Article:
Thomas Burgess (1756 - February 19, 1837), English author and philosopher, was born at Odiham, in Hampshire.
He was educated at Winchester, and at Corpus Christi College, Oxford. Before graduating, he edited a reprint of John Burton's Pentalogia. In 1781 he brought out an annotated edition of Richard Dawes's Miscellaneci Critica (reprinted, Leipzig, 1800). In 1783 he became a fellow of his college, and in 1785 was appointed chaplain to Shute Barrington, bishop of Salisbury, through whose influence he obtained a prebendal stall, which he held till 1803.
In 1788 he published his Considerations on the Abolition of Slavery, in which he advocated the principle of gradual emancipation. In 1791 he accompanied Barrington to Durham, where he did evangelistic work among the poorer classes. In 1803 he was appointed to the vacant bishopric of St David's, which he held for twenty years with great success. He founded the Society for Promoting Christian Knowledge in the diocese, and also St David's College at Lampeter, which he liberally endowed.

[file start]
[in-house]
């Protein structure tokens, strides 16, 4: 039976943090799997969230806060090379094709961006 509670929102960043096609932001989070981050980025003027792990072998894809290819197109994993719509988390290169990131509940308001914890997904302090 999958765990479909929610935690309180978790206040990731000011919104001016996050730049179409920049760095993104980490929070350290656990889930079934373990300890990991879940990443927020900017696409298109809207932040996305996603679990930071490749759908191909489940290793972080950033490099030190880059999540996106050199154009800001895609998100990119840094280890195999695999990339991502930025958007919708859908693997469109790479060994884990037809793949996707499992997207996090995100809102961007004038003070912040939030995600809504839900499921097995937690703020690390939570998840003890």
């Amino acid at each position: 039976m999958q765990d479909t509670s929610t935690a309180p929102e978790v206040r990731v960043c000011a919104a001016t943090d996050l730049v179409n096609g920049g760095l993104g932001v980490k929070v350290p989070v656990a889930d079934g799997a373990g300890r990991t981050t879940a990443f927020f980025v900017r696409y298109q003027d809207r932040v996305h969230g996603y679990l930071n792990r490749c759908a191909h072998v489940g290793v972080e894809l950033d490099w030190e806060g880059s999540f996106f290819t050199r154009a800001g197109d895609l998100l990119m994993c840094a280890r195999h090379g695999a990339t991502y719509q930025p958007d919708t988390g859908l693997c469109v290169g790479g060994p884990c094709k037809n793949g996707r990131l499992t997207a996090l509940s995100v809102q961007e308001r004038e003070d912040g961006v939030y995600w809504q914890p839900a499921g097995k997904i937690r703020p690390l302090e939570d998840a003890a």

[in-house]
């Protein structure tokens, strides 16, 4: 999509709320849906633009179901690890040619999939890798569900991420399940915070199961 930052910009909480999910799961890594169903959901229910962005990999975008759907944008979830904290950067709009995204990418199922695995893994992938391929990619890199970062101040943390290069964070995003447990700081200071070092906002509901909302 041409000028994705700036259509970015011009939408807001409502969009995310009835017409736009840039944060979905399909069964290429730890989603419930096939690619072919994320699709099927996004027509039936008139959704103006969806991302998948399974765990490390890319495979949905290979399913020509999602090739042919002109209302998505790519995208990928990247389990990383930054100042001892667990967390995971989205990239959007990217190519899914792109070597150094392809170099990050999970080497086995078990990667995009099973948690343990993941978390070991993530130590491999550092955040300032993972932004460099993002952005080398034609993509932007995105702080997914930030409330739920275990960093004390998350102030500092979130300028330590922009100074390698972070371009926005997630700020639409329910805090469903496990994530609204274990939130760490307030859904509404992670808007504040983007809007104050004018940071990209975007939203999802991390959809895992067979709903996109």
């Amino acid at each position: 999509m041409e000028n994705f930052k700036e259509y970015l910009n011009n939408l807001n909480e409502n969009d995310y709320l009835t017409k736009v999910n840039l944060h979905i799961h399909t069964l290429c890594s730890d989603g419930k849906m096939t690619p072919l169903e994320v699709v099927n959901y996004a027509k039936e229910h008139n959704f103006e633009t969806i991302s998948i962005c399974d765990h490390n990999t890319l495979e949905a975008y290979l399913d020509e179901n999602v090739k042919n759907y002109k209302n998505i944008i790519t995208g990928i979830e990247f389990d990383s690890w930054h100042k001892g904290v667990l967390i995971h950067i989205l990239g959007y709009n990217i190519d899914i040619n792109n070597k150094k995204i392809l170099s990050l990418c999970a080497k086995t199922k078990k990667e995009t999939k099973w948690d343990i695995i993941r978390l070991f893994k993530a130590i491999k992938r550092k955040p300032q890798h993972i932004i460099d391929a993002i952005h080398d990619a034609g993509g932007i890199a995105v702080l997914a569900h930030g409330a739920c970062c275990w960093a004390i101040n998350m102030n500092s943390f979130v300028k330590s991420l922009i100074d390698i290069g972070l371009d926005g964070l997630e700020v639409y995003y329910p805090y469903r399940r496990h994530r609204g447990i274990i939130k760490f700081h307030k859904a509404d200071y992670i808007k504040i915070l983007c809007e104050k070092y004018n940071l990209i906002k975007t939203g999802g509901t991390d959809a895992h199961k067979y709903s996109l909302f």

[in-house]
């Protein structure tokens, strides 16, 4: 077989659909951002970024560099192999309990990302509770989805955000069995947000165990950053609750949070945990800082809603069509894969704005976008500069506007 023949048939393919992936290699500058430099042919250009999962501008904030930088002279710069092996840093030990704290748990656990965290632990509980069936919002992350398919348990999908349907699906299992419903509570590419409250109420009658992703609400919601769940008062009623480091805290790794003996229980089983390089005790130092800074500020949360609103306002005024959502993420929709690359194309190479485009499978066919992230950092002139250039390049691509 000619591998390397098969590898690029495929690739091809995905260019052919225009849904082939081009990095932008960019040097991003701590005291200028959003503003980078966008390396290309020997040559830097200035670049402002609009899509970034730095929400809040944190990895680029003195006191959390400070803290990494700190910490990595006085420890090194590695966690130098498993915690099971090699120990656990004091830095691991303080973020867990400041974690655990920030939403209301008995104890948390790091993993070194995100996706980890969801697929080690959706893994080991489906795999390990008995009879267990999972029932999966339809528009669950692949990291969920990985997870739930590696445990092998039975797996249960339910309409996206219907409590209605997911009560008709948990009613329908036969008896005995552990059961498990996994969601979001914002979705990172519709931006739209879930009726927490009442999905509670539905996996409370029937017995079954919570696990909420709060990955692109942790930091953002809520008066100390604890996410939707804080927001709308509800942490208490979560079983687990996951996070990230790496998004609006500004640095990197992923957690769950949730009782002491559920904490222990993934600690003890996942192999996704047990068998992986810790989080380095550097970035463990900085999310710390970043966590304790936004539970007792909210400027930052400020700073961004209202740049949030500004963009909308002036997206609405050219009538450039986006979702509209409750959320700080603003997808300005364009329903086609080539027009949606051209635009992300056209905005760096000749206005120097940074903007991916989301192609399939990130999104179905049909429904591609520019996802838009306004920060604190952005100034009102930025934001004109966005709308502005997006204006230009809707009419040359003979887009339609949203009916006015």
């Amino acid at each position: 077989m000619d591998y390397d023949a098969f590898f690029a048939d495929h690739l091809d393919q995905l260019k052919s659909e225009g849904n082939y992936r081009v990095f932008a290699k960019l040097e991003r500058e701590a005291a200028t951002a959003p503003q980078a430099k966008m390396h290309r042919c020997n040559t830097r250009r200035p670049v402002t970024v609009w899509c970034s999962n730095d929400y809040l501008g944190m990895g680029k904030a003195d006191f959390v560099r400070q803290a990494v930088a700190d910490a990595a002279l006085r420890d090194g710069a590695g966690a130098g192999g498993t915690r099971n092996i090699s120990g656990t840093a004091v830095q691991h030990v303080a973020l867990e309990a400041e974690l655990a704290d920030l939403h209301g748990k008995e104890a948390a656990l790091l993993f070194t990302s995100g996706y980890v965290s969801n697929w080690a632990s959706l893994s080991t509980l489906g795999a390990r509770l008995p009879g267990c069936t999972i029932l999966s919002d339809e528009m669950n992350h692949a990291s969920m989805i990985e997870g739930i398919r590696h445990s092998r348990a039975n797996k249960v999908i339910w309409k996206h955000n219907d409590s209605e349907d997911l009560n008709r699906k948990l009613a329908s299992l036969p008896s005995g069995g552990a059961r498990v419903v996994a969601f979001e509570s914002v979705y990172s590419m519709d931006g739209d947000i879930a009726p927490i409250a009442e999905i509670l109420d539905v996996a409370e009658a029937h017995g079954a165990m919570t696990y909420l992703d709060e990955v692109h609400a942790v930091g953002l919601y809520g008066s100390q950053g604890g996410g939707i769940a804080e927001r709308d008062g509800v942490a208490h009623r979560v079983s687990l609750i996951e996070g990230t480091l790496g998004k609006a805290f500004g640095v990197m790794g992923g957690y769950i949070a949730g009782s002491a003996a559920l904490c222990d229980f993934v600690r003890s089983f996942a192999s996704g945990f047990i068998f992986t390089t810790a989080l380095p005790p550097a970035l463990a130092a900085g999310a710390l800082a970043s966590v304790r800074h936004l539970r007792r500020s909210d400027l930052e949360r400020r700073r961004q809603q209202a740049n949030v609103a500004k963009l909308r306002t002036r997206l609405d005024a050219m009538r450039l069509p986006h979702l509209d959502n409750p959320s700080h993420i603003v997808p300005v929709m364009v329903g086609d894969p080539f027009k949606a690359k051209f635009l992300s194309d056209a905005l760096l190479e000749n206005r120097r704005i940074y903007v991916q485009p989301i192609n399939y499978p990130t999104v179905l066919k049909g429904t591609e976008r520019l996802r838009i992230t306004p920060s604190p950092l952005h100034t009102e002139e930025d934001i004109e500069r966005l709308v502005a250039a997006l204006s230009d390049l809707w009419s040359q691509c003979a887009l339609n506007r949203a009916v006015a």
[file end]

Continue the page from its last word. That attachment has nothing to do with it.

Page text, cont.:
In 1820 he was appointed first president of the recently founded Royal Society of Literature; and three years later he was promoted to the see of Salisbury, over which he presided for twelve years, prosecuting his benevolent designs with unwearied industry. As at St David's, so at Salisbury, he founded a Church Union Society for the assistance of infirm and distressed clergymen. He strenuously opposed both Unitarianism and Catholic emancipation.
A list of his works, which are very numerous, will be found in his biography by JS Harford (2nd ed, 1841). In addition to those already referred to may be mentioned his Essay on the Study of Antiquities, The First Principles of Christian Knowledge; Reflections on the Controversial Writings of Dr Priestley, Emendationes in Suidam et Hesychium et alios Lexicographos Graecos; The Bible, and nothing but the Bible, the Religion of the Church of England.